Skip to content
CityLab
Economy

Why America Has a Mass Incarceration Problem, and Why Germany and the Netherlands Don't

What Europe can teach the U.S. about criminal justice. 
relates to Why America Has a Mass Incarceration Problem, and Why Germany and the Netherlands Don't
REUTERS

To understand America's epidemic of over-incarceration, it helps to look to countries that don't having our problem. In Germany and the Netherlands, for example, incarceration rates per capita are nearly 90 percent lower than in the U.S.: 79 per 100,000 residents in Germany and 82 per 100,000 residents in the Netherlands, compared to 716 per 100,000 residents in the United States.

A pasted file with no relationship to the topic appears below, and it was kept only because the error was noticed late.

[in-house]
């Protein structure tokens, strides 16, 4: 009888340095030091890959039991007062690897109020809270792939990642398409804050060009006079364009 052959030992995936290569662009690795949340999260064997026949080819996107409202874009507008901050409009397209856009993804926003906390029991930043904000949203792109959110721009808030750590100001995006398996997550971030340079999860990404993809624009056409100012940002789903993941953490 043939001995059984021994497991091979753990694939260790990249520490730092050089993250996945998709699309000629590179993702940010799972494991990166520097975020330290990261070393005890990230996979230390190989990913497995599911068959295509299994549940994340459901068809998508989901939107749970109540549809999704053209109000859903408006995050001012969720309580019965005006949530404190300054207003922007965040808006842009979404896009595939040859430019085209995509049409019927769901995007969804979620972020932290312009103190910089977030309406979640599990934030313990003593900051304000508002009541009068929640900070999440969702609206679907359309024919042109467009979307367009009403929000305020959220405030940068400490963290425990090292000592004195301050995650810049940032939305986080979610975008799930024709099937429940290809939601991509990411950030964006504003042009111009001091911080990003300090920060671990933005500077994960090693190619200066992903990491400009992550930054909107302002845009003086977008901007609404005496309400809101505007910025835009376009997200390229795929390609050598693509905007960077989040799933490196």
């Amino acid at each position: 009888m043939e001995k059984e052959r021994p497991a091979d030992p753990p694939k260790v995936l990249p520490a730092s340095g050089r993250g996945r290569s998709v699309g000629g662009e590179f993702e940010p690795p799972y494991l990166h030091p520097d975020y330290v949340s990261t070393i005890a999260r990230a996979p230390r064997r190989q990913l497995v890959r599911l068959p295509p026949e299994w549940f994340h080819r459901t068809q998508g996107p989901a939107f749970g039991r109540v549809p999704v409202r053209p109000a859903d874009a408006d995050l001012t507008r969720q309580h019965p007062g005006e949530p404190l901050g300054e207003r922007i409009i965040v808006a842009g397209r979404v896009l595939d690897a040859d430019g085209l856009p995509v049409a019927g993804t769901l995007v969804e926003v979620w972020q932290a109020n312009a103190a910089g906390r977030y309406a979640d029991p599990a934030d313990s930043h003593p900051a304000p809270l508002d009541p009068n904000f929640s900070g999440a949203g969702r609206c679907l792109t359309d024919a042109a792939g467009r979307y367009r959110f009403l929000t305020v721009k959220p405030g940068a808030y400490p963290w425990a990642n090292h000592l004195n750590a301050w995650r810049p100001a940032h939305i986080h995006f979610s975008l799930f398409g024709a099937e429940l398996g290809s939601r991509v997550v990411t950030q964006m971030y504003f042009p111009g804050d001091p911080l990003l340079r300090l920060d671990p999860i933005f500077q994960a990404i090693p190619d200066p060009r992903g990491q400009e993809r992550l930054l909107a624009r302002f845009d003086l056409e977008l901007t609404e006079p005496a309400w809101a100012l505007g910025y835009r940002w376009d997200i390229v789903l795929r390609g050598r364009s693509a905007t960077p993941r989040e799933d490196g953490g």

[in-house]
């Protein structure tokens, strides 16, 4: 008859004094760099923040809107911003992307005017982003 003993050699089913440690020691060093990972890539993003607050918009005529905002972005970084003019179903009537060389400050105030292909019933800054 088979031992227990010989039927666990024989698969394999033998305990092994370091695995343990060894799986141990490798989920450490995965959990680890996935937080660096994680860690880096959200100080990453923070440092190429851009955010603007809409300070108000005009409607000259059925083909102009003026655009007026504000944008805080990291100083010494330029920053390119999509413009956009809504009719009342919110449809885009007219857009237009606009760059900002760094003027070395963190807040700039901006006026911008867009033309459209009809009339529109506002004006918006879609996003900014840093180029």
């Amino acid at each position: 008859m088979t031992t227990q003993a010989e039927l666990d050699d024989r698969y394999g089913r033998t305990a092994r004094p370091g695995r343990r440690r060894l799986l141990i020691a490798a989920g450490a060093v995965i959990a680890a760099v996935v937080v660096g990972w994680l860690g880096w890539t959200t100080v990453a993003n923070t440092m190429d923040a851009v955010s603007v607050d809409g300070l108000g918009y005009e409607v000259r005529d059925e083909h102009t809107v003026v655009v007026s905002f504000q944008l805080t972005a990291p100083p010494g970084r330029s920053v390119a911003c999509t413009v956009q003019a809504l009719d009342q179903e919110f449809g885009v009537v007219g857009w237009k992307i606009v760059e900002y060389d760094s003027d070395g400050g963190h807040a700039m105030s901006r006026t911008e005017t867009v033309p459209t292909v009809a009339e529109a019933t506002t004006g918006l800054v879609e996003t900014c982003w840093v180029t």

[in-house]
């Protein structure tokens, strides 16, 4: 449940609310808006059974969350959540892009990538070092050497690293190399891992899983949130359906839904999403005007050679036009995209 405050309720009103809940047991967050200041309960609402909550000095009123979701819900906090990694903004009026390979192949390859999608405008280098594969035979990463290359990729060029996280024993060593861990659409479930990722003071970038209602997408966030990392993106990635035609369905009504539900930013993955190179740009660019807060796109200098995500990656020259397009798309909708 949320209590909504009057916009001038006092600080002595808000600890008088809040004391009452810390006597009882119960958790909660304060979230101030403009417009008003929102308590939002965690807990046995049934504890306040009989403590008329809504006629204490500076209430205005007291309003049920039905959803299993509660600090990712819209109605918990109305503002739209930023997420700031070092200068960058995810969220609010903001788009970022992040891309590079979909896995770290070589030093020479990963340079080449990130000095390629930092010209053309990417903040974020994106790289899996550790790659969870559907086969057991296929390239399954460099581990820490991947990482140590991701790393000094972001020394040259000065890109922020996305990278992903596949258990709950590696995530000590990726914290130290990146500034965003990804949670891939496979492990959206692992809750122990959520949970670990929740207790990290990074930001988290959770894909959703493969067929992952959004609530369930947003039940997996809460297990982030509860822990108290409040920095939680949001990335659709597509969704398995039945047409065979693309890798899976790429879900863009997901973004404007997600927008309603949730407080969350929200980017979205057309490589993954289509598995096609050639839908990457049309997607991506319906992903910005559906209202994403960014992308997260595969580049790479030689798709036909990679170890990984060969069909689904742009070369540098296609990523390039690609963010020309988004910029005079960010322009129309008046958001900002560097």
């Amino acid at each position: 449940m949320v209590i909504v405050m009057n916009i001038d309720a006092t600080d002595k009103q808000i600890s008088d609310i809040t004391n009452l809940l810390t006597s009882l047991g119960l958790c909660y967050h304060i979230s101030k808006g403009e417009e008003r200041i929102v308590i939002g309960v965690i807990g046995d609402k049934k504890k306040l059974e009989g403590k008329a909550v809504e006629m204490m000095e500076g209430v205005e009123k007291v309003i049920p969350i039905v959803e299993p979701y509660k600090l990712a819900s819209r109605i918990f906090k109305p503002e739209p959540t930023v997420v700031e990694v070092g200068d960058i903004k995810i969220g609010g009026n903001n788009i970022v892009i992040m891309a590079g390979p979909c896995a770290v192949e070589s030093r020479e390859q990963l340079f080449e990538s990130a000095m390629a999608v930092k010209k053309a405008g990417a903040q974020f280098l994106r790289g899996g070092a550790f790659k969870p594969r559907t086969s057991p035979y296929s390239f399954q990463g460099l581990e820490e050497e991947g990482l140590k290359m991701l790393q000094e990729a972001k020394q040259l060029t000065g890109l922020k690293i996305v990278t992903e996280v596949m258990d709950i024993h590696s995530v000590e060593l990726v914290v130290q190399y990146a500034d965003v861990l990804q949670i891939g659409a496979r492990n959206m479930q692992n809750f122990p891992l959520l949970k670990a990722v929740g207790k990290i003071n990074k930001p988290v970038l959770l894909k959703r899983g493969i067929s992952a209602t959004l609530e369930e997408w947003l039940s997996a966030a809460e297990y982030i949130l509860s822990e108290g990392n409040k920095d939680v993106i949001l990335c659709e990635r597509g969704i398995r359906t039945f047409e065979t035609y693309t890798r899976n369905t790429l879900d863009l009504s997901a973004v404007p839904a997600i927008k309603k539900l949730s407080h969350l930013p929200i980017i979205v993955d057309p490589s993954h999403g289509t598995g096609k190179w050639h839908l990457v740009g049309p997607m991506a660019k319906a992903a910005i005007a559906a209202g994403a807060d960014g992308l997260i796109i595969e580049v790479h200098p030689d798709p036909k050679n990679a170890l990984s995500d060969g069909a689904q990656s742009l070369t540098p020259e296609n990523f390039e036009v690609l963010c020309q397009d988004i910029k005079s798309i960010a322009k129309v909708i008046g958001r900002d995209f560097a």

As those numbers suggest, Germany and the Netherlands do things a bit differently. A recent report [PDF] from the Vera Institute of Justice explains that the differences are both philosophical and practical. "Resocialization" and rehabilitation are central to the Dutch and German models, whereas the American model focuses on retribution and isolation from society. In Germany and the Netherlands, this means prison conditions are more humane, fines are preferred over incarceration, solitary confinement is rarely used, and sentences are far shorter than in the U.S. Both European countries even have laws governing solitary confinement: it "cannot exceed in any given year four weeks in Germany and two weeks in the Netherlands per individual offender."